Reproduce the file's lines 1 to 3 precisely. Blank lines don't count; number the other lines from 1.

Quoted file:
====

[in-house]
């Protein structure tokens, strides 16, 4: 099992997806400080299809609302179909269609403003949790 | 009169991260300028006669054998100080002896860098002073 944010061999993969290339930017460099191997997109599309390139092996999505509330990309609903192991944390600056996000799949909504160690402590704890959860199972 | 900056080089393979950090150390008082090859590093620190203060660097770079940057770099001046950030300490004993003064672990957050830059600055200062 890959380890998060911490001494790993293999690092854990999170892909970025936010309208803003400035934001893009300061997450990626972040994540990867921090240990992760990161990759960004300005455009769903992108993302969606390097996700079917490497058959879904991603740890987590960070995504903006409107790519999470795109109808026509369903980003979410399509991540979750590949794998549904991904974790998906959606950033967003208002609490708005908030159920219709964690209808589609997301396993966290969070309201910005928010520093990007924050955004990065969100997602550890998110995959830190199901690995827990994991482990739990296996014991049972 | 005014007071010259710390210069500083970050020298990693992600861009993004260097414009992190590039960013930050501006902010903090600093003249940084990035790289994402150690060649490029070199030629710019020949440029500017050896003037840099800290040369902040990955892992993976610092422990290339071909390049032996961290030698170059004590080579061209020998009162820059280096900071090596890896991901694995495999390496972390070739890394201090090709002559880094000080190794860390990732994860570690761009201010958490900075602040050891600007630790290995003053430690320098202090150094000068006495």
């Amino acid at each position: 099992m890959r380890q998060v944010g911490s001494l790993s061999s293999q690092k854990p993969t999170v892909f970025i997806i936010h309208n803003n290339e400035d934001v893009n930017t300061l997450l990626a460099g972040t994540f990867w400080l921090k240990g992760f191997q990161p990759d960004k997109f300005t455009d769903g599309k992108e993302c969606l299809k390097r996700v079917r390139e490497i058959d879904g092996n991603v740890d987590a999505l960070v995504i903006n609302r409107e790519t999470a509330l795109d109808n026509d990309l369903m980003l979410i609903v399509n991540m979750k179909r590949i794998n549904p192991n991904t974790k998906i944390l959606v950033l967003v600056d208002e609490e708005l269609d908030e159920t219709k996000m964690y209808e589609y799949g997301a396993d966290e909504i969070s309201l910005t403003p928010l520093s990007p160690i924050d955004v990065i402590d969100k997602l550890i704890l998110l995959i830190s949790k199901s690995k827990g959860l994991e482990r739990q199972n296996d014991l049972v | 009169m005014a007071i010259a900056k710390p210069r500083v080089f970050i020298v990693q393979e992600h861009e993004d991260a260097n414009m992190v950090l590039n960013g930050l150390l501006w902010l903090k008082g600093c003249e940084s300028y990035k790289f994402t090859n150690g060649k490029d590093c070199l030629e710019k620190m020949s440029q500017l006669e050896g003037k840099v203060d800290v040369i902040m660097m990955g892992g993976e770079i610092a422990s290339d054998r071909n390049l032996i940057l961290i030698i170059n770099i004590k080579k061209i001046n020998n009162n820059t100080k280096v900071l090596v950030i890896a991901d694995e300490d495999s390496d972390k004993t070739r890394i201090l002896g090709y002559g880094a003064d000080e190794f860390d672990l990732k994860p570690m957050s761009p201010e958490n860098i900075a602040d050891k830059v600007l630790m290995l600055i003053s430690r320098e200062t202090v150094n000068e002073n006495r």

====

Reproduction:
[in-house]
């Protein structure tokens, strides 16, 4: 099992997806400080299809609302179909269609403003949790 | 009169991260300028006669054998100080002896860098002073 944010061999993969290339930017460099191997997109599309390139092996999505509330990309609903192991944390600056996000799949909504160690402590704890959860199972 | 900056080089393979950090150390008082090859590093620190203060660097770079940057770099001046950030300490004993003064672990957050830059600055200062 890959380890998060911490001494790993293999690092854990999170892909970025936010309208803003400035934001893009300061997450990626972040994540990867921090240990992760990161990759960004300005455009769903992108993302969606390097996700079917490497058959879904991603740890987590960070995504903006409107790519999470795109109808026509369903980003979410399509991540979750590949794998549904991904974790998906959606950033967003208002609490708005908030159920219709964690209808589609997301396993966290969070309201910005928010520093990007924050955004990065969100997602550890998110995959830190199901690995827990994991482990739990296996014991049972 | 005014007071010259710390210069500083970050020298990693992600861009993004260097414009992190590039960013930050501006902010903090600093003249940084990035790289994402150690060649490029070199030629710019020949440029500017050896003037840099800290040369902040990955892992993976610092422990290339071909390049032996961290030698170059004590080579061209020998009162820059280096900071090596890896991901694995495999390496972390070739890394201090090709002559880094000080190794860390990732994860570690761009201010958490900075602040050891600007630790290995003053430690320098202090150094000068006495």
């Amino acid at each position: 099992m890959r380890q998060v944010g911490s001494l790993s061999s293999q690092k854990p993969t999170v892909f970025i997806i936010h309208n803003n290339e400035d934001v893009n930017t300061l997450l990626a460099g972040t994540f990867w400080l921090k240990g992760f191997q990161p990759d960004k997109f300005t455009d769903g599309k992108e993302c969606l299809k390097r996700v079917r390139e490497i058959d879904g092996n991603v740890d987590a999505l960070v995504i903006n609302r409107e790519t999470a509330l795109d109808n026509d990309l369903m980003l979410i609903v399509n991540m979750k179909r590949i794998n549904p192991n991904t974790k998906i944390l959606v950033l967003v600056d208002e609490e708005l269609d908030e159920t219709k996000m964690y209808e589609y799949g997301a396993d966290e909504i969070s309201l910005t403003p928010l520093s990007p160690i924050d955004v990065i402590d969100k997602l550890i704890l998110l995959i830190s949790k199901s690995k827990g959860l994991e482990r739990q199972n296996d014991l049972v | 009169m005014a007071i010259a900056k710390p210069r500083v080089f970050i020298v990693q393979e992600h861009e993004d991260a260097n414009m992190v950090l590039n960013g930050l150390l501006w902010l903090k008082g600093c003249e940084s300028y990035k790289f994402t090859n150690g060649k490029d590093c070199l030629e710019k620190m020949s440029q500017l006669e050896g003037k840099v203060d800290v040369i902040m660097m990955g892992g993976e770079i610092a422990s290339d054998r071909n390049l032996i940057l961290i030698i170059n770099i004590k080579k061209i001046n020998n009162n820059t100080k280096v900071l090596v950030i890896a991901d694995e300490d495999s390496d972390k004993t070739r890394i201090l002896g090709y002559g880094a003064d000080e190794f860390d672990l990732k994860p570690m957050s761009p201010e958490n860098i900075a602040d050891k830059v600007l630790m290995l600055i003053s430690r320098e200062t202090v150094n000068e002073n006495r």